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imaSo a Catholic, a Calvinist, and this Reformed guy, walk into a bar on the internet. I think that sentence alone is just begging for a good punchline. Perhaps there is one after all, because I certainly had a chuckle when the idea of “shacking up with the Lord” was mentioned. Hooking up, playing house, living together, basically having a long-term illicit affair with the Lord, outside the bounds of marriage.

First let me not descend into my characteristic sarcasm here, because I think the heart behind these 3 conversations was well-intentioned, the concern for people’s souls, real, and how beautiful it is to see that. It is so rare in my world that anybody cares about anyone else’s eternal soul at all. In fact, most of the time the argument is usually against the idea that people even have souls.

So I was not offended,  and it makes me almost reluctant to write this post, but I must. I have to launch a gentle objection here and state that something is all wrong when we say things like that, when we accuse people of “shacking up with the Lord.” For one, we’ve just made a relationship with the Lord sound sinful, inadequate, illicit, because it does not meet our personal standards of approval.

The reason the analogy does not work is because we are talking about the  Lord here. He invented marriage. Even just “shacking up” with Him is awesome. We are all just shacking up with Him, in the sense that He is the one who brings the covenant, He is the one who makes that relationship Holy. We are not worthy of this marriage ourselves, and to believe that, is to miss  the whole point.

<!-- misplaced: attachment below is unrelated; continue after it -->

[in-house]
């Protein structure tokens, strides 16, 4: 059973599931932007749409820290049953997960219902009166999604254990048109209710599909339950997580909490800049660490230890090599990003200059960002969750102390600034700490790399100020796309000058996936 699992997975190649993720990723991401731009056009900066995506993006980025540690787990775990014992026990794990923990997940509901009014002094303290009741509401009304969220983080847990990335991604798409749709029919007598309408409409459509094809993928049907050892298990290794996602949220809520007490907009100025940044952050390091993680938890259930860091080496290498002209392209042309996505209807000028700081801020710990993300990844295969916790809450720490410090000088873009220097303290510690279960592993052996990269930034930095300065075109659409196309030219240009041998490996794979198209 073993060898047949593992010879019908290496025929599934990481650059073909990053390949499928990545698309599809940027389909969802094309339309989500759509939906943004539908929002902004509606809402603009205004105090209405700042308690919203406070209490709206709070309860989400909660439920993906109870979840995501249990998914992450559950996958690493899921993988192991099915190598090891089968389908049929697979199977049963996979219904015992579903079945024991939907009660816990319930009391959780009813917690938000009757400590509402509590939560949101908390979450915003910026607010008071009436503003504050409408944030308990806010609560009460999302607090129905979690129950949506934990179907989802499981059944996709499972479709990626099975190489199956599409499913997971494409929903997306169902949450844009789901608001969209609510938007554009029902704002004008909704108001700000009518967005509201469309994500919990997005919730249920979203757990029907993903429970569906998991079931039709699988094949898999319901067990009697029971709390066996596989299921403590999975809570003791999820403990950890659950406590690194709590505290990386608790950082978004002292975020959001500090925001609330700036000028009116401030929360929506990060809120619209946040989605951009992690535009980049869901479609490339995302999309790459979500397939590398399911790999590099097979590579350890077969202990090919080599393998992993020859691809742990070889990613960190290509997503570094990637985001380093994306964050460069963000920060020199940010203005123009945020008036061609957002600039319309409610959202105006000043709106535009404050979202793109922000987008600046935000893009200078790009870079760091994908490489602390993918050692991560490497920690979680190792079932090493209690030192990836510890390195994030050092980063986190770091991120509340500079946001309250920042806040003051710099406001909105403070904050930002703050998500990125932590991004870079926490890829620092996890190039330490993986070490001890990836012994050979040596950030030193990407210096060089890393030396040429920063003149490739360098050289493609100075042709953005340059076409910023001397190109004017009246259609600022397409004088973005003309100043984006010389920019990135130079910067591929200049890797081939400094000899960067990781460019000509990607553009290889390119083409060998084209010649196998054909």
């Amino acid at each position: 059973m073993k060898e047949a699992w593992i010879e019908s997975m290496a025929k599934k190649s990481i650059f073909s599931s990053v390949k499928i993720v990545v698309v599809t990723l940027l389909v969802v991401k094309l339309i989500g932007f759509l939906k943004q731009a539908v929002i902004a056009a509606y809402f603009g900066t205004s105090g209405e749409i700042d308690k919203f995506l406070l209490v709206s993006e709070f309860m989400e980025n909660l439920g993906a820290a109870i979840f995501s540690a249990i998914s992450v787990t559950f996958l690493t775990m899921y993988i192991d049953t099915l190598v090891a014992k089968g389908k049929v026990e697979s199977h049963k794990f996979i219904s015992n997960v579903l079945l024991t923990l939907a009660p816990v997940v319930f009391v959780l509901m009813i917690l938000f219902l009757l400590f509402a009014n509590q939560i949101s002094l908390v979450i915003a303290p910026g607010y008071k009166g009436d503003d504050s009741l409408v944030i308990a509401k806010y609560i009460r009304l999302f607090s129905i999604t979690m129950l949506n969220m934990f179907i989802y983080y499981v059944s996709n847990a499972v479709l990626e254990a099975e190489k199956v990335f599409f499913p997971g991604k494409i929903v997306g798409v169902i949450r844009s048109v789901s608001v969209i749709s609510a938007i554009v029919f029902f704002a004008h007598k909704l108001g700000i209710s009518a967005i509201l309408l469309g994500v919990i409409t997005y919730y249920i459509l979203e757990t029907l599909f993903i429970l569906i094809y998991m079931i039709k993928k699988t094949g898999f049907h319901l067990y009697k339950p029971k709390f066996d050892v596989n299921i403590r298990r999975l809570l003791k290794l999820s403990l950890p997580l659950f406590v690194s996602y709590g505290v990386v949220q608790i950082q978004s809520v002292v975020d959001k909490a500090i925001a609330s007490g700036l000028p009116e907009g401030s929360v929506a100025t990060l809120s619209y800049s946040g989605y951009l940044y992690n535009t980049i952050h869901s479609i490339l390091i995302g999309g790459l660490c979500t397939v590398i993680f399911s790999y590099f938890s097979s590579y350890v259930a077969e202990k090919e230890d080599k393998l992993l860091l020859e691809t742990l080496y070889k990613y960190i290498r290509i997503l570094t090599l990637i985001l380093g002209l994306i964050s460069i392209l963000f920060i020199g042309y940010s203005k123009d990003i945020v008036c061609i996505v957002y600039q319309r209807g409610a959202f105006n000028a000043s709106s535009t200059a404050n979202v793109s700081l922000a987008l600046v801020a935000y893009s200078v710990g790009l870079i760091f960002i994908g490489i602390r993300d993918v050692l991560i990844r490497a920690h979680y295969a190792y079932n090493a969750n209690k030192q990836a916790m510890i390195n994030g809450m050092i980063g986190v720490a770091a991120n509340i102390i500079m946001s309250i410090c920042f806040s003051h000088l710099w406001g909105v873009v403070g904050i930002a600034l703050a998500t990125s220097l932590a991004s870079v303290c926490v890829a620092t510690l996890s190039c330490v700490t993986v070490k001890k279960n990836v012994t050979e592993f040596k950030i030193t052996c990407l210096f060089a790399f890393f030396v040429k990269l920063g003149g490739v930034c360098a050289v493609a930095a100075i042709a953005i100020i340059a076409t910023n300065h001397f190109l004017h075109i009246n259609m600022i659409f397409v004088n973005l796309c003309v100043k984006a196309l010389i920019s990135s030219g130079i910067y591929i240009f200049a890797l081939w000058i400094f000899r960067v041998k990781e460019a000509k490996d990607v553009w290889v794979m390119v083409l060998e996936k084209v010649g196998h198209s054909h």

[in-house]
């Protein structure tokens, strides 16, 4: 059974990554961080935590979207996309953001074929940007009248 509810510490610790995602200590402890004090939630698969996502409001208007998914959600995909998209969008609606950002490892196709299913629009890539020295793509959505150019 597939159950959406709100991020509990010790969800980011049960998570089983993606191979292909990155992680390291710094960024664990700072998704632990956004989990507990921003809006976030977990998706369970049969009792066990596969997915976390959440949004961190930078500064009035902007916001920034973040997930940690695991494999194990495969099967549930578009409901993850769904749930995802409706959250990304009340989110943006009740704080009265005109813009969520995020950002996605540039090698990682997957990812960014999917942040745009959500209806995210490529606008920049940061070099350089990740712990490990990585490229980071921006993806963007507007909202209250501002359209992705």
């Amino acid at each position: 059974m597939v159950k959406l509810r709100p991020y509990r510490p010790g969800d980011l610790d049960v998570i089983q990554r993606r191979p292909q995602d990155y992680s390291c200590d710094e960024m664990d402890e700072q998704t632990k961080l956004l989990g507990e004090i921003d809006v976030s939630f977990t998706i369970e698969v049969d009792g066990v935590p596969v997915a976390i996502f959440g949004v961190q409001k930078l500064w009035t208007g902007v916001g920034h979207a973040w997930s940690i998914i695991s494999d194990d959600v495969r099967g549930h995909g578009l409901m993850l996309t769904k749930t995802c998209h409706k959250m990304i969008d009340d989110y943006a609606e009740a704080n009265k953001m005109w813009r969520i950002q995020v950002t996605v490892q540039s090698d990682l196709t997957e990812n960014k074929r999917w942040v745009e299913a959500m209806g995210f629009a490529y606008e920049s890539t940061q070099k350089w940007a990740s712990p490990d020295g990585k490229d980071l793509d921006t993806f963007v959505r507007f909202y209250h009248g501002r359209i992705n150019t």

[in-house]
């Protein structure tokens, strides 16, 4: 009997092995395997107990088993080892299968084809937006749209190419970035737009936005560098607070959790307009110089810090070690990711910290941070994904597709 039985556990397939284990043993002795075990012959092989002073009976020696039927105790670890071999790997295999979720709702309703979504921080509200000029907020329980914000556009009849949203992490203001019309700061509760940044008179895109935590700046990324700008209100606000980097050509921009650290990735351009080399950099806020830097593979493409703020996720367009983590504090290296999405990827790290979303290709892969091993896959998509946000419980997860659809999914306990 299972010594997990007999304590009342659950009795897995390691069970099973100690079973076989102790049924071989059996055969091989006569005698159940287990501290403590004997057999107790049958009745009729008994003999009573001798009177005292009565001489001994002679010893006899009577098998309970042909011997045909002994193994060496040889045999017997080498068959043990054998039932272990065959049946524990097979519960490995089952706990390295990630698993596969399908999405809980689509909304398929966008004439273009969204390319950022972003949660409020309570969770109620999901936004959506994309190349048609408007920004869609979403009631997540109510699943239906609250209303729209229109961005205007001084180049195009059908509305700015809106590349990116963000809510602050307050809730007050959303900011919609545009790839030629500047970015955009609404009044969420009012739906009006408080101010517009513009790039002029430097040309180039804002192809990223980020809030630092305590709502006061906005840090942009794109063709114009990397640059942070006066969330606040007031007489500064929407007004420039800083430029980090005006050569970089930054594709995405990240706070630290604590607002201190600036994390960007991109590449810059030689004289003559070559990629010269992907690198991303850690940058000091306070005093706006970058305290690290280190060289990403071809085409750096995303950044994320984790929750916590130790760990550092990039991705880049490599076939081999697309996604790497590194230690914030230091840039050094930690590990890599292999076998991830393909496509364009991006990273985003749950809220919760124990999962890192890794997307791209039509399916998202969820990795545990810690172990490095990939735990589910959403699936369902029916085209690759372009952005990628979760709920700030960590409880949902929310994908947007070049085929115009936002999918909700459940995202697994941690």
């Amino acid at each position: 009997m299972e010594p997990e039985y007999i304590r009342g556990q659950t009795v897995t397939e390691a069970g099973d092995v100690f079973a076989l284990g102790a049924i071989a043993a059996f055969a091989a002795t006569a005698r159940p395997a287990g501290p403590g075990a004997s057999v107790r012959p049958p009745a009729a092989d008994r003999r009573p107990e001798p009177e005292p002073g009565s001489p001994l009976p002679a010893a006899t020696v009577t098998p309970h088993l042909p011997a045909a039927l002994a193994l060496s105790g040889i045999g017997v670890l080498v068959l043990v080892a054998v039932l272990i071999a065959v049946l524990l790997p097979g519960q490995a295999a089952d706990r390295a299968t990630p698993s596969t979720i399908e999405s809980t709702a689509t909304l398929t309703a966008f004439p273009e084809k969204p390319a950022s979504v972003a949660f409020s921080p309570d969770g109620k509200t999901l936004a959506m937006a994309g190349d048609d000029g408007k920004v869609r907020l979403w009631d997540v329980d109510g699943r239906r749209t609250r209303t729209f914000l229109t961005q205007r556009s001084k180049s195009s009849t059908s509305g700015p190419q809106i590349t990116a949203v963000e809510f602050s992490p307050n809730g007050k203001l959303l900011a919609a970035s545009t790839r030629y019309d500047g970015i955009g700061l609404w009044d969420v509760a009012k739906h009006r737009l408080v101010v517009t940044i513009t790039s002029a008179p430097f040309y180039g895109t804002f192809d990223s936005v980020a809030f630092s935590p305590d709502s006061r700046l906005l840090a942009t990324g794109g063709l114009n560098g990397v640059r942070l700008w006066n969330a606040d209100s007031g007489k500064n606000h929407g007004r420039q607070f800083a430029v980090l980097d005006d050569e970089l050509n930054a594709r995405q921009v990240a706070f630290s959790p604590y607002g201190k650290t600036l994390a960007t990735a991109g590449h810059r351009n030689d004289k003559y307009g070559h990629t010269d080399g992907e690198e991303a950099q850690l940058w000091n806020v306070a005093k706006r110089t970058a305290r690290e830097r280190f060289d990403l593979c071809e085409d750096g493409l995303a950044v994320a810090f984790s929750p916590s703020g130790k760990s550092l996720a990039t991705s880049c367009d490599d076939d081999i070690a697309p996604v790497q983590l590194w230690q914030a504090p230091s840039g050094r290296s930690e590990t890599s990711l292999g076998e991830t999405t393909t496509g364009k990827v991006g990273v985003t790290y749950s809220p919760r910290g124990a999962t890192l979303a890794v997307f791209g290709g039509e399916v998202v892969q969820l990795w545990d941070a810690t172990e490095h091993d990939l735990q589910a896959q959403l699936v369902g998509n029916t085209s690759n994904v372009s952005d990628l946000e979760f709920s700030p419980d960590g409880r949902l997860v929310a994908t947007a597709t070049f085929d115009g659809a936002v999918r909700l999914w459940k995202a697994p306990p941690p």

The Canaanite woman has the right idea, “And she said, Truth, Lord: yet the dogs eat of the crumbs which fall from their masters’ table.” – Matthew 15:27 And the Lord says, “… O woman,” Jesus answered, “your faith is great! Let it be done for you as you desire.”

Praise the Lord for His crumbs and don’t frown upon those who scramble for them. We are actually all dogs at His table. He honored those who sought Him. We should do the same.

Next we have the Samaritan woman, the woman at the well to be found in John 4. She has no husband or she had five and she is probably shacking up with a sixth. This is the woman Jesus chooses to first reveal himself to, and she in fact becomes one of the first evangelists, going forth to say, “Come, see a man, which told me all things that ever I did: is not this the Christ?”

The tale of the Samaritan woman with her many husbands and the Canaanite woman with her crumbs, along with Galatians 3:28, “There is neither Jew nor Greek, there is neither bond nor free, there is neither male nor female: for ye are all one in Christ Jesus,”  should all serve to teach us something about how the Lord perceives our tribalism, our divisions, our silly little human hierarchies. He came and turned them all on their head.

Tribalism really is something innate to us as humans, we tend to draw off into our clans and social groups, and you see this manifested in our divisions, in our politics, in our racism, in our many protestant denominations. In our propensity to forget we are each and every one dogs at his table feeding off of His crumbs, made Holy and righteous not by our own virtue, but by His. Sadly, we tend to cast out, cast aside people along tribal lines, falsely believing they somehow threaten our own standing.

So, I’m a big fan of marriage, love the way it becomes an analogy for Christ’s relationship with the church, but when it comes to our own relationship with the Lord, I am not worried about those who are perceived as just “shacking up,” I am concerned about those who seem to believe that their own virtue and worth is what makes them a follower of Christ. That’s the wrong heart, the wrong attitude, and runs contrary to what the bible tries to  teaches us in so many different ways.


boldly flee